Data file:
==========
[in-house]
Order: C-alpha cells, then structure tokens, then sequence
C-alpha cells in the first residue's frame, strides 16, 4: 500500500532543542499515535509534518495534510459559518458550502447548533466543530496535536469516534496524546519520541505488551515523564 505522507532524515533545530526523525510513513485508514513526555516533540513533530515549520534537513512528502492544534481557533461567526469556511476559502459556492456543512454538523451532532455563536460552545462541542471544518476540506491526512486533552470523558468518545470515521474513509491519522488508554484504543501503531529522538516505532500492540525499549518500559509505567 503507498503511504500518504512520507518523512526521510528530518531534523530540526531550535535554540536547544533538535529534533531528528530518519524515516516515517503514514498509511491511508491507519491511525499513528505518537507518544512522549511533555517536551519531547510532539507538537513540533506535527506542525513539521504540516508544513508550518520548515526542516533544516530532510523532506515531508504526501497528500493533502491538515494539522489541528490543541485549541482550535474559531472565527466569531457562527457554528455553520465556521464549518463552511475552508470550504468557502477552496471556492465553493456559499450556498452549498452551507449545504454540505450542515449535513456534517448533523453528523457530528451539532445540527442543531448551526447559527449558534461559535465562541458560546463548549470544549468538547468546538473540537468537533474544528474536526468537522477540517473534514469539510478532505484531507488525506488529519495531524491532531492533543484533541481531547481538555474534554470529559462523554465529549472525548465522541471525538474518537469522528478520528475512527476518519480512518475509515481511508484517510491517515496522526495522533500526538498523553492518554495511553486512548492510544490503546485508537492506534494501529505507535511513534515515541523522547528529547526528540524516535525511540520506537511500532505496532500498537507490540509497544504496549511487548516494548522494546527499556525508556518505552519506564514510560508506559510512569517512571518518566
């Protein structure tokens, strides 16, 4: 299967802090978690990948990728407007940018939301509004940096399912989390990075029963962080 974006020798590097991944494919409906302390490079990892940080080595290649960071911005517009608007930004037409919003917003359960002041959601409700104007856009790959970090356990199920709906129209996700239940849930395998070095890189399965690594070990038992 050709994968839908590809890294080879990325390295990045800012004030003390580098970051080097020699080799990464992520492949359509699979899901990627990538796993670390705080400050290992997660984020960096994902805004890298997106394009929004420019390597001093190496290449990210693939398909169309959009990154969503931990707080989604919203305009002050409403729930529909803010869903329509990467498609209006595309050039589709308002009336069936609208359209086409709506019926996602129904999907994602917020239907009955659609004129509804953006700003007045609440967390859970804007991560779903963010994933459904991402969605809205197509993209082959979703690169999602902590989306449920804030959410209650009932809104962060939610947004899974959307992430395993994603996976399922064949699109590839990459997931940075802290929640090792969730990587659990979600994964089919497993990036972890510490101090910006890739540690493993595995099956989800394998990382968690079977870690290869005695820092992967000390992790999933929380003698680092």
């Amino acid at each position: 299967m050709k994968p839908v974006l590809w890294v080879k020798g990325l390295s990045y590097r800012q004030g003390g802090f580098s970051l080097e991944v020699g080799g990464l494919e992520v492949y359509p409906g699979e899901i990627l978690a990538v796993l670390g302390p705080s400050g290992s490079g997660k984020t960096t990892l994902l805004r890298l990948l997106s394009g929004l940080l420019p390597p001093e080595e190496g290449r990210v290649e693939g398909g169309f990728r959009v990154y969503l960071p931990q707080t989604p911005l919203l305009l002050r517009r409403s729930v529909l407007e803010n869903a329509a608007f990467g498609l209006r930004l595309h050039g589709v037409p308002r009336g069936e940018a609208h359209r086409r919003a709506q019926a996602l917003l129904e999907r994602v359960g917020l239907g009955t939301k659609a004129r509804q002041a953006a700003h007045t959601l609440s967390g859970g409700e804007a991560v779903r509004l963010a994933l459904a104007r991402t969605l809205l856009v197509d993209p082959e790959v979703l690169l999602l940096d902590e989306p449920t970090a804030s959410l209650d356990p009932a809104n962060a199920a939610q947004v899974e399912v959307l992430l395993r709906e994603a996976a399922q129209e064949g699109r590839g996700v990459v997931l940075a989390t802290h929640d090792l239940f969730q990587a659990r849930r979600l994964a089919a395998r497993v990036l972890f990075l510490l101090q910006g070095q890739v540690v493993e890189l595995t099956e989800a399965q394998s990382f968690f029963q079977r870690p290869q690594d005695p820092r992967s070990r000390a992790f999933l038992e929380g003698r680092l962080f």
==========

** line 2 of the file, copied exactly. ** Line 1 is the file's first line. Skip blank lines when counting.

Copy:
Order: C-alpha cells, then structure tokens, then sequence